Cyndy Otty's Reviews > Rage

Rage by Jackie Morse Kessler
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's review
Apr 02, 11

bookshelves: young-adult
Recommended to Cyndy by: Jackie Kessler
Read from March 30 to April 01, 2011 — I own a copy

I was very wary of this book because Hunger was such a profoundly good read that I feared this one would fall short. My fears were completely unfounded because Kessler has written a truly masterful sequel. Much like the author, I have a very limited experience with self-injury and I expected to have a bit of trouble warming to Missy. And it did take me at least a third of the book before I really started to understand her in a way and her turmoil, which I completely attribute to Kessler's skill at exploring the inner-workings of the teenaged mind. While possibly not as visceral as her exploration of eating disorders -- and I can only think that's to be expected given she lacks the firsthand experience with self-injury -- Missy truly comes alive on the page in a way that is raw and gripping. On the outside she may be bottling in all her emotions, but there is a depth to her that practically leaps off the page.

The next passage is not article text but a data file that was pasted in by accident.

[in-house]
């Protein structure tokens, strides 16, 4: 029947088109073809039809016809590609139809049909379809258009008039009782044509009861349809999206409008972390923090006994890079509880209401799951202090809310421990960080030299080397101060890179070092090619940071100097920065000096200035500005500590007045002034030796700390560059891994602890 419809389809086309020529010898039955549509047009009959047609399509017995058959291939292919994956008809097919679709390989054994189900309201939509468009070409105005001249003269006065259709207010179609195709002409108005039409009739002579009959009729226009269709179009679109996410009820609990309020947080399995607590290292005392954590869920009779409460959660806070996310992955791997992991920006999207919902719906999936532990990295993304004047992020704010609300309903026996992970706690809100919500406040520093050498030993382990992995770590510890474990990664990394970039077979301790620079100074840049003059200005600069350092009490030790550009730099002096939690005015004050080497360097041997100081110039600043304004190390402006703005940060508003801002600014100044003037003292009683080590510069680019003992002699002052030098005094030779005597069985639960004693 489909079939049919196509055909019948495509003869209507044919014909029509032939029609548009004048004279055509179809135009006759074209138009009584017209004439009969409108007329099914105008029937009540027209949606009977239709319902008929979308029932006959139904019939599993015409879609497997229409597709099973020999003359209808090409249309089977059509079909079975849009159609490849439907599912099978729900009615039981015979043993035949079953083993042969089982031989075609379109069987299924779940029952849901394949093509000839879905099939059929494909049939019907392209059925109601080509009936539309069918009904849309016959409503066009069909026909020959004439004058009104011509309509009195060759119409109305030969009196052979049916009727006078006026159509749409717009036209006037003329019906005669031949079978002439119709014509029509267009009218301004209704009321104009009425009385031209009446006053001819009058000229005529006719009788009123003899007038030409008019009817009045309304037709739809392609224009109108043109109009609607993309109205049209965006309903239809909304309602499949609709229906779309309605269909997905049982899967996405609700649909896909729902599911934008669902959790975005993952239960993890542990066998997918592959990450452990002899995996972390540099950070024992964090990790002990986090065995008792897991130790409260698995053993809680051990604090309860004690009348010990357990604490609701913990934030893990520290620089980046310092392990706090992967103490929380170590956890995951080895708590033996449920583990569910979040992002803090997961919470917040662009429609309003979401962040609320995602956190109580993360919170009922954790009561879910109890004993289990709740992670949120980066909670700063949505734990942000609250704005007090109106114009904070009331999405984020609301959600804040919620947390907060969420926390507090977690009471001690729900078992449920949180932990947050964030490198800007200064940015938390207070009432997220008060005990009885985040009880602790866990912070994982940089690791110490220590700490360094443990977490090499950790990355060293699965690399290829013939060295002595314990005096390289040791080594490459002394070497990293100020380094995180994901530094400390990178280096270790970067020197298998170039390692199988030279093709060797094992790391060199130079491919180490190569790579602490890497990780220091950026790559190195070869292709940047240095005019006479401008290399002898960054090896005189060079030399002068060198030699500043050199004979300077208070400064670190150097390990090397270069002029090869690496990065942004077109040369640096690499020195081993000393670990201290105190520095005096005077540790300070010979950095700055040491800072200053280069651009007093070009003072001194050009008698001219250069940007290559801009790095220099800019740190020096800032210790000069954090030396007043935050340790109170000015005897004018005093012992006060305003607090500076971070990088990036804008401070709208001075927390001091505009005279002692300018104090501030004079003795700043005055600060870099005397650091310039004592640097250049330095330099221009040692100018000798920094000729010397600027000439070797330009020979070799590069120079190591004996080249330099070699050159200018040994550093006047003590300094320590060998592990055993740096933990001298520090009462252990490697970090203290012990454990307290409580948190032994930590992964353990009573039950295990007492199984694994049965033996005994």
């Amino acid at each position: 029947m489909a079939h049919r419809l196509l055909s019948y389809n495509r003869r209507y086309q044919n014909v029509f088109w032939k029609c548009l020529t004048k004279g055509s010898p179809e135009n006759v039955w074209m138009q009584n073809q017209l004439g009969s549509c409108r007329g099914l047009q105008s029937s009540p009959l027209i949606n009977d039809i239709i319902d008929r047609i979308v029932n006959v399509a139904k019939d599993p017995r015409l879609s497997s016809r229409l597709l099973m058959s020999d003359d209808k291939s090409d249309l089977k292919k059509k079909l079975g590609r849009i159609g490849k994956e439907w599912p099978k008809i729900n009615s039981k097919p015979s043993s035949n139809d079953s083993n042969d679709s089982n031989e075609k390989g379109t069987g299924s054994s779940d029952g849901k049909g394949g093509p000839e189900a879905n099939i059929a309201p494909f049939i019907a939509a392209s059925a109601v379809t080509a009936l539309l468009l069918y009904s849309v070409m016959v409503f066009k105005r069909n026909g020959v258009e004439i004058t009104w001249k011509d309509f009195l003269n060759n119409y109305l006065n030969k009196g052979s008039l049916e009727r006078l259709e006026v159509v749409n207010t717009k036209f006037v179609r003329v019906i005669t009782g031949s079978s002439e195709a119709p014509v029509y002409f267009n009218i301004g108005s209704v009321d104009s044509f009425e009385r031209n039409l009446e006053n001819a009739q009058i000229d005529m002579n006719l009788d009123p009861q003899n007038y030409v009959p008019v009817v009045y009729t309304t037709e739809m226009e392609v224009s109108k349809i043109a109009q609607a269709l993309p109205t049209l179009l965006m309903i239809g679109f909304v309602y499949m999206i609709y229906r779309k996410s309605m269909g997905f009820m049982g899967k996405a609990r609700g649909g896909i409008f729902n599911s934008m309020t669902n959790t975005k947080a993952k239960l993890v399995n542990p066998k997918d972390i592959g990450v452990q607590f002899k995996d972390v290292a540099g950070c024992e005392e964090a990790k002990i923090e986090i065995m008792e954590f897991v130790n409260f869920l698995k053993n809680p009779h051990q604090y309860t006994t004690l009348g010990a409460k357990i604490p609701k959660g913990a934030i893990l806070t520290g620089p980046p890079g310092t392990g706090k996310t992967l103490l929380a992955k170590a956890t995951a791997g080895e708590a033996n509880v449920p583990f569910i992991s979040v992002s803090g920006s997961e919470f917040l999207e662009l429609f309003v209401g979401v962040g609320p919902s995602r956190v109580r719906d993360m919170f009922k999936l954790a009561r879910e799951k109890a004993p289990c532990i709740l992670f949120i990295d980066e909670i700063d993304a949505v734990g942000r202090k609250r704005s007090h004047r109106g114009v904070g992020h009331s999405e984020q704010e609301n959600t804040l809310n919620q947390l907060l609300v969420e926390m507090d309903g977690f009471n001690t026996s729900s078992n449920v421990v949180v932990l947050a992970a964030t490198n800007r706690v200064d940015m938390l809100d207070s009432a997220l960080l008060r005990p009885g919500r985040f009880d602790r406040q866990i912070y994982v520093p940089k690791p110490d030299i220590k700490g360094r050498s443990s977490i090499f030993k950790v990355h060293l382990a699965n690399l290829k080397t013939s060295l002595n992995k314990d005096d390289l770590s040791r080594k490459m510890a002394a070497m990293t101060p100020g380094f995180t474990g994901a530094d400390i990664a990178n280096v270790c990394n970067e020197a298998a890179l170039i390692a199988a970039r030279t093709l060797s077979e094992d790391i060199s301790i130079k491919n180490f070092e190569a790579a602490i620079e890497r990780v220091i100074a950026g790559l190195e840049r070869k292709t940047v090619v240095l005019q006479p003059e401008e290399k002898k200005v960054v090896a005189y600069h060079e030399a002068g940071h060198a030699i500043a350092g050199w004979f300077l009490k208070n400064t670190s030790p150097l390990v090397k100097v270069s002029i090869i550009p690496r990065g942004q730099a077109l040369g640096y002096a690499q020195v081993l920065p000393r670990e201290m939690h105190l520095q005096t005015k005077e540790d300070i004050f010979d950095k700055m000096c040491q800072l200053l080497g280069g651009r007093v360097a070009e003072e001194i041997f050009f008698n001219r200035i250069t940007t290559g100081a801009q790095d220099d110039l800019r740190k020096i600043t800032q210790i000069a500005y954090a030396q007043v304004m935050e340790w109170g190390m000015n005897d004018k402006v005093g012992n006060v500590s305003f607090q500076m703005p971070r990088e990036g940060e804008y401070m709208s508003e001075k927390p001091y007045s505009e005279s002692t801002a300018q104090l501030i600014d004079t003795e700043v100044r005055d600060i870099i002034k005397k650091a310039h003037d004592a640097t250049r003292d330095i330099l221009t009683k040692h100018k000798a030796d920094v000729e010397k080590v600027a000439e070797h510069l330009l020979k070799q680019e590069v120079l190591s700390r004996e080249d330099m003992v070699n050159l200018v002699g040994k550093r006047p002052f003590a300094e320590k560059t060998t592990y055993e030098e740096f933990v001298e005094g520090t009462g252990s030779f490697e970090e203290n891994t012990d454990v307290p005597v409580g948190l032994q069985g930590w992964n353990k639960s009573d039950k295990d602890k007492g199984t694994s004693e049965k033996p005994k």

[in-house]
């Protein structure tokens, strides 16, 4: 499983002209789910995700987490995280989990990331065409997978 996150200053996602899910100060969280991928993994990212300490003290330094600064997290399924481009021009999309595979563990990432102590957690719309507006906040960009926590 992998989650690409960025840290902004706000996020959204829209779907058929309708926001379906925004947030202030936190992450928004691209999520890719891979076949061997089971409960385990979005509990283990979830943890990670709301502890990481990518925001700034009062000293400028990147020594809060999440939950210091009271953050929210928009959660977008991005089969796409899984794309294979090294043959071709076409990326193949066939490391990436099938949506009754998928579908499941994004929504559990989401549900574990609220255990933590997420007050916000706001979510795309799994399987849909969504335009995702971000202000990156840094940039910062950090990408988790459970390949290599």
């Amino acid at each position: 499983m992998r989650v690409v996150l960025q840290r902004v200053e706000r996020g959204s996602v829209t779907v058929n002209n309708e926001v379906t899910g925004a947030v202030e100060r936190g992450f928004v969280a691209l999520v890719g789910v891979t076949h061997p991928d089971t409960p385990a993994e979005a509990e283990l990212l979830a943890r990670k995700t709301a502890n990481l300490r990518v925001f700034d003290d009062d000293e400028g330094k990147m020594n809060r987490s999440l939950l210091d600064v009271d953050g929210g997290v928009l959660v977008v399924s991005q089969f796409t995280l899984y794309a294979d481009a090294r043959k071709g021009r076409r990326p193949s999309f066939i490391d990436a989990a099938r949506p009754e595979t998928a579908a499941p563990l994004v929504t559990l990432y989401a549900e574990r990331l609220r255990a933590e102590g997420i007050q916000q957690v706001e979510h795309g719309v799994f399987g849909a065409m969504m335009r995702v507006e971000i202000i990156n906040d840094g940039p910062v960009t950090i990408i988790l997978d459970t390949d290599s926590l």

Again, I remain impressed by the scope of the story itself and how completely immersive it is. It manages to retain the feel of the previous novel and continue threads into the ongoing series and still be entirely different in scope and feel. Above all, for me at least, doesn't sensationalize violence or aggrandize the idea of war. While these themes are explored in varying detail, the focus is essentially on Missy's internal struggle with her emotions and essentially her battle to achieve control. I also find it commendable that Kessler has once again written about a tough issue that many teens struggle with and tackle it in a compelling and unrelenting way without proselytizing. Missy's cutting is not without its shock value, but is never presented in any other way but tangible and completely real.

It's not often that I read something so fundamentally astounding that I have to struggle to find words, but it seems to be a systemic issue for me with this series. It's a rare combination to find a read that is purely entertaining, astonishingly powerful and impeccably written; truly, I was swept away. Not that I'm complaining. I am desperately intrigued to see where this series goes from here! And I rather like the ambiguous nature this book has left us with Missy and the quartet as a whole.

[Originally posted at my website.]

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